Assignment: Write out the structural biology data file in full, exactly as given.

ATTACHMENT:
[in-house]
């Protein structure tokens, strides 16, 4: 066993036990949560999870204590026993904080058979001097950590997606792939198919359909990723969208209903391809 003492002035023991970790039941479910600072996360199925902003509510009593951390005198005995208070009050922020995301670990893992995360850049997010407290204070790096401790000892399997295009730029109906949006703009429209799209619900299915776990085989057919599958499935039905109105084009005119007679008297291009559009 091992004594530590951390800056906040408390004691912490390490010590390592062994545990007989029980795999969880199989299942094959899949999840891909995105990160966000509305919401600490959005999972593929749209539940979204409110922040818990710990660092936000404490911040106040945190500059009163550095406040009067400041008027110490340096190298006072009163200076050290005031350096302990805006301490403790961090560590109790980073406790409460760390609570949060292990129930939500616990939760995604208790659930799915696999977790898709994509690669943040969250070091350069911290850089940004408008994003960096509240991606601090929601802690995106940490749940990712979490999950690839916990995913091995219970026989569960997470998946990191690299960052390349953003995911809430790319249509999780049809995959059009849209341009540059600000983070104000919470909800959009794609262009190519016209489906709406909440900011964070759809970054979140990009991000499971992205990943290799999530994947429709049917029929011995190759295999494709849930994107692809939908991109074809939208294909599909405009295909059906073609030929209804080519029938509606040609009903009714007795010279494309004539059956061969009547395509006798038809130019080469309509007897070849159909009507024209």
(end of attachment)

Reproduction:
[in-house]
């Protein structure tokens, strides 16, 4: 066993036990949560999870204590026993904080058979001097950590997606792939198919359909990723969208209903391809 003492002035023991970790039941479910600072996360199925902003509510009593951390005198005995208070009050922020995301670990893992995360850049997010407290204070790096401790000892399997295009730029109906949006703009429209799209619900299915776990085989057919599958499935039905109105084009005119007679008297291009559009 091992004594530590951390800056906040408390004691912490390490010590390592062994545990007989029980795999969880199989299942094959899949999840891909995105990160966000509305919401600490959005999972593929749209539940979204409110922040818990710990660092936000404490911040106040945190500059009163550095406040009067400041008027110490340096190298006072009163200076050290005031350096302990805006301490403790961090560590109790980073406790409460760390609570949060292990129930939500616990939760995604208790659930799915696999977790898709994509690669943040969250070091350069911290850089940004408008994003960096509240991606601090929601802690995106940490749940990712979490999950690839916990995913091995219970026989569960997470998946990191690299960052390349953003995911809430790319249509999780049809995959059009849209341009540059600000983070104000919470909800959009794609262009190519016209489906709406909440900011964070759809970054979140990009991000499971992205990943290799999530994947429709049917029929011995190759295999494709849930994107692809939908991109074809939208294909599909405009295909059906073609030929209804080519029938509606040609009903009714007795010279494309004539059956061969009547395509006798038809130019080469309509007897070849159909009507024209």